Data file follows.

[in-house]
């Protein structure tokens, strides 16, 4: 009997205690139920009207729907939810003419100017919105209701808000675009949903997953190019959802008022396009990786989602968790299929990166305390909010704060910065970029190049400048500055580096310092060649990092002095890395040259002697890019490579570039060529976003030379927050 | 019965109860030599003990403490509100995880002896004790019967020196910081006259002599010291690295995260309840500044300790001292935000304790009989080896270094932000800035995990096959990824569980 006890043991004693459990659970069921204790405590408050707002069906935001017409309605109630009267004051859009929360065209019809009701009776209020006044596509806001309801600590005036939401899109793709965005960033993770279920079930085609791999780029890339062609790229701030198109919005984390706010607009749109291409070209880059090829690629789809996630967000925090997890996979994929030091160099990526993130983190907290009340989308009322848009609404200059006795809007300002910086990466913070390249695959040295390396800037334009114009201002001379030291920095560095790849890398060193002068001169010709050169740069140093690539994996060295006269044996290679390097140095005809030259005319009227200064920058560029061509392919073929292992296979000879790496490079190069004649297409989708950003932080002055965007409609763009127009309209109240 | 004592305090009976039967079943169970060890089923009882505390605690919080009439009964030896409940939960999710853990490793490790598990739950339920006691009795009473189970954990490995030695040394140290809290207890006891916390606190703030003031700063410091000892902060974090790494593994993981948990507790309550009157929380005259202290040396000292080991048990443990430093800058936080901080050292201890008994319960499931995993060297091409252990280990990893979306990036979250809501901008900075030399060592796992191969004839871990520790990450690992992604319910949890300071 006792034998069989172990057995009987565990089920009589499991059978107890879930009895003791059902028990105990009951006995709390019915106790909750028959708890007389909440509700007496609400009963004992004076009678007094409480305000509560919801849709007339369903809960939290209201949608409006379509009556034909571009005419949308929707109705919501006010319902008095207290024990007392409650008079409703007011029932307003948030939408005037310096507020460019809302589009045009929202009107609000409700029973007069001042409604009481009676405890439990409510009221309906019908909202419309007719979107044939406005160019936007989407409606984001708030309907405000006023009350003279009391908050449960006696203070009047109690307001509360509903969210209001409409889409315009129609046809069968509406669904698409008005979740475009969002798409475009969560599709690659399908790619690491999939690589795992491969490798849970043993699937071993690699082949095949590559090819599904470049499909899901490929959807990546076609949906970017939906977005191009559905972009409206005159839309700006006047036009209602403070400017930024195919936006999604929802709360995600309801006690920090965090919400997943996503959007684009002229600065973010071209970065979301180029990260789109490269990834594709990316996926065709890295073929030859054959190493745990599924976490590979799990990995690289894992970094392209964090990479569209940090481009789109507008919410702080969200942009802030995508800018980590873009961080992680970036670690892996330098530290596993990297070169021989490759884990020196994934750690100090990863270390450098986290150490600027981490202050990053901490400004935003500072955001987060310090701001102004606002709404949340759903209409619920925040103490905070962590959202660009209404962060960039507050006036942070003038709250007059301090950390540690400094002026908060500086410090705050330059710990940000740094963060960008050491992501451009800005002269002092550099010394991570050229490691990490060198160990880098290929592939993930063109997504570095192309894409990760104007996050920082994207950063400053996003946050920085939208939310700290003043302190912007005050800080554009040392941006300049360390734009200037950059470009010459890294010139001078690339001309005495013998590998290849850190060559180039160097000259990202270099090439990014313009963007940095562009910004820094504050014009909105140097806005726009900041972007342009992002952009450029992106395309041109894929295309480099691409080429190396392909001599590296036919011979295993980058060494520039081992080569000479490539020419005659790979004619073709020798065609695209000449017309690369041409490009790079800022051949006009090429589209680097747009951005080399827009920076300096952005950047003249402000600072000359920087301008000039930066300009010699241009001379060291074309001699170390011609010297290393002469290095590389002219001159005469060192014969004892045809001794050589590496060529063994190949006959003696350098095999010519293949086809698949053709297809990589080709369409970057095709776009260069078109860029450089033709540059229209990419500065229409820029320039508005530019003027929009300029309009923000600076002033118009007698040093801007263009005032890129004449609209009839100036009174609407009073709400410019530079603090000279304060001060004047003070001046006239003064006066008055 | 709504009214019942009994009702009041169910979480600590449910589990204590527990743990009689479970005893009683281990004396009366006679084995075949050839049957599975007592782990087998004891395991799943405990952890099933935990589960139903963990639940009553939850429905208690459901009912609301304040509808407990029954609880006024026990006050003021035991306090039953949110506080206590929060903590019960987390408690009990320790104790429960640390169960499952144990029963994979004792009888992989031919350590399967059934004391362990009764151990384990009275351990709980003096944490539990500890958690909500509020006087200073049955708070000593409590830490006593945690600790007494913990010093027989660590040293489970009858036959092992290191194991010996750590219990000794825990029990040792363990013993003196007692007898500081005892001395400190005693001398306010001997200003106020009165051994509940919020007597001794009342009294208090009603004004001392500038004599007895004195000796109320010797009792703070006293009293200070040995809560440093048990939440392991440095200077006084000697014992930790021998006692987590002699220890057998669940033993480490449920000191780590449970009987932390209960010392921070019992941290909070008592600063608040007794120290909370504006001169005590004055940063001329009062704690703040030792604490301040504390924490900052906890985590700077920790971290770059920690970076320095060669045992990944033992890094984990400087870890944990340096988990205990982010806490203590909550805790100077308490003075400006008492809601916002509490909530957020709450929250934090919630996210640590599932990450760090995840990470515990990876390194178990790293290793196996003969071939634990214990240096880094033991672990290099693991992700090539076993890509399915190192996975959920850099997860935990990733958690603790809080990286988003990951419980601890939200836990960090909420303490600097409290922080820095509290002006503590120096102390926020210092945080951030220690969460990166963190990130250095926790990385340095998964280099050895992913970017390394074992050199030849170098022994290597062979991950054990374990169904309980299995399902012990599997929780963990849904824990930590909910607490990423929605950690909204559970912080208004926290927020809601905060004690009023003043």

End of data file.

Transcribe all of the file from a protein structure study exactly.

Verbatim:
[in-house]
């Protein structure tokens, strides 16, 4: 009997205690139920009207729907939810003419100017919105209701808000675009949903997953190019959802008022396009990786989602968790299929990166305390909010704060910065970029190049400048500055580096310092060649990092002095890395040259002697890019490579570039060529976003030379927050 | 019965109860030599003990403490509100995880002896004790019967020196910081006259002599010291690295995260309840500044300790001292935000304790009989080896270094932000800035995990096959990824569980 006890043991004693459990659970069921204790405590408050707002069906935001017409309605109630009267004051859009929360065209019809009701009776209020006044596509806001309801600590005036939401899109793709965005960033993770279920079930085609791999780029890339062609790229701030198109919005984390706010607009749109291409070209880059090829690629789809996630967000925090997890996979994929030091160099990526993130983190907290009340989308009322848009609404200059006795809007300002910086990466913070390249695959040295390396800037334009114009201002001379030291920095560095790849890398060193002068001169010709050169740069140093690539994996060295006269044996290679390097140095005809030259005319009227200064920058560029061509392919073929292992296979000879790496490079190069004649297409989708950003932080002055965007409609763009127009309209109240 | 004592305090009976039967079943169970060890089923009882505390605690919080009439009964030896409940939960999710853990490793490790598990739950339920006691009795009473189970954990490995030695040394140290809290207890006891916390606190703030003031700063410091000892902060974090790494593994993981948990507790309550009157929380005259202290040396000292080991048990443990430093800058936080901080050292201890008994319960499931995993060297091409252990280990990893979306990036979250809501901008900075030399060592796992191969004839871990520790990450690992992604319910949890300071 006792034998069989172990057995009987565990089920009589499991059978107890879930009895003791059902028990105990009951006995709390019915106790909750028959708890007389909440509700007496609400009963004992004076009678007094409480305000509560919801849709007339369903809960939290209201949608409006379509009556034909571009005419949308929707109705919501006010319902008095207290024990007392409650008079409703007011029932307003948030939408005037310096507020460019809302589009045009929202009107609000409700029973007069001042409604009481009676405890439990409510009221309906019908909202419309007719979107044939406005160019936007989407409606984001708030309907405000006023009350003279009391908050449960006696203070009047109690307001509360509903969210209001409409889409315009129609046809069968509406669904698409008005979740475009969002798409475009969560599709690659399908790619690491999939690589795992491969490798849970043993699937071993690699082949095949590559090819599904470049499909899901490929959807990546076609949906970017939906977005191009559905972009409206005159839309700006006047036009209602403070400017930024195919936006999604929802709360995600309801006690920090965090919400997943996503959007684009002229600065973010071209970065979301180029990260789109490269990834594709990316996926065709890295073929030859054959190493745990599924976490590979799990990995690289894992970094392209964090990479569209940090481009789109507008919410702080969200942009802030995508800018980590873009961080992680970036670690892996330098530290596993990297070169021989490759884990020196994934750690100090990863270390450098986290150490600027981490202050990053901490400004935003500072955001987060310090701001102004606002709404949340759903209409619920925040103490905070962590959202660009209404962060960039507050006036942070003038709250007059301090950390540690400094002026908060500086410090705050330059710990940000740094963060960008050491992501451009800005002269002092550099010394991570050229490691990490060198160990880098290929592939993930063109997504570095192309894409990760104007996050920082994207950063400053996003946050920085939208939310700290003043302190912007005050800080554009040392941006300049360390734009200037950059470009010459890294010139001078690339001309005495013998590998290849850190060559180039160097000259990202270099090439990014313009963007940095562009910004820094504050014009909105140097806005726009900041972007342009992002952009450029992106395309041109894929295309480099691409080429190396392909001599590296036919011979295993980058060494520039081992080569000479490539020419005659790979004619073709020798065609695209000449017309690369041409490009790079800022051949006009090429589209680097747009951005080399827009920076300096952005950047003249402000600072000359920087301008000039930066300009010699241009001379060291074309001699170390011609010297290393002469290095590389002219001159005469060192014969004892045809001794050589590496060529063994190949006959003696350098095999010519293949086809698949053709297809990589080709369409970057095709776009260069078109860029450089033709540059229209990419500065229409820029320039508005530019003027929009300029309009923000600076002033118009007698040093801007263009005032890129004449609209009839100036009174609407009073709400410019530079603090000279304060001060004047003070001046006239003064006066008055 | 709504009214019942009994009702009041169910979480600590449910589990204590527990743990009689479970005893009683281990004396009366006679084995075949050839049957599975007592782990087998004891395991799943405990952890099933935990589960139903963990639940009553939850429905208690459901009912609301304040509808407990029954609880006024026990006050003021035991306090039953949110506080206590929060903590019960987390408690009990320790104790429960640390169960499952144990029963994979004792009888992989031919350590399967059934004391362990009764151990384990009275351990709980003096944490539990500890958690909500509020006087200073049955708070000593409590830490006593945690600790007494913990010093027989660590040293489970009858036959092992290191194991010996750590219990000794825990029990040792363990013993003196007692007898500081005892001395400190005693001398306010001997200003106020009165051994509940919020007597001794009342009294208090009603004004001392500038004599007895004195000796109320010797009792703070006293009293200070040995809560440093048990939440392991440095200077006084000697014992930790021998006692987590002699220890057998669940033993480490449920000191780590449970009987932390209960010392921070019992941290909070008592600063608040007794120290909370504006001169005590004055940063001329009062704690703040030792604490301040504390924490900052906890985590700077920790971290770059920690970076320095060669045992990944033992890094984990400087870890944990340096988990205990982010806490203590909550805790100077308490003075400006008492809601916002509490909530957020709450929250934090919630996210640590599932990450760090995840990470515990990876390194178990790293290793196996003969071939634990214990240096880094033991672990290099693991992700090539076993890509399915190192996975959920850099997860935990990733958690603790809080990286988003990951419980601890939200836990960090909420303490600097409290922080820095509290002006503590120096102390926020210092945080951030220690969460990166963190990130250095926790990385340095998964280099050895992913970017390394074992050199030849170098022994290597062979991950054990374990169904309980299995399902012990599997929780963990849904824990930590909910607490990423929605950690909204559970912080208004926290927020809601905060004690009023003043």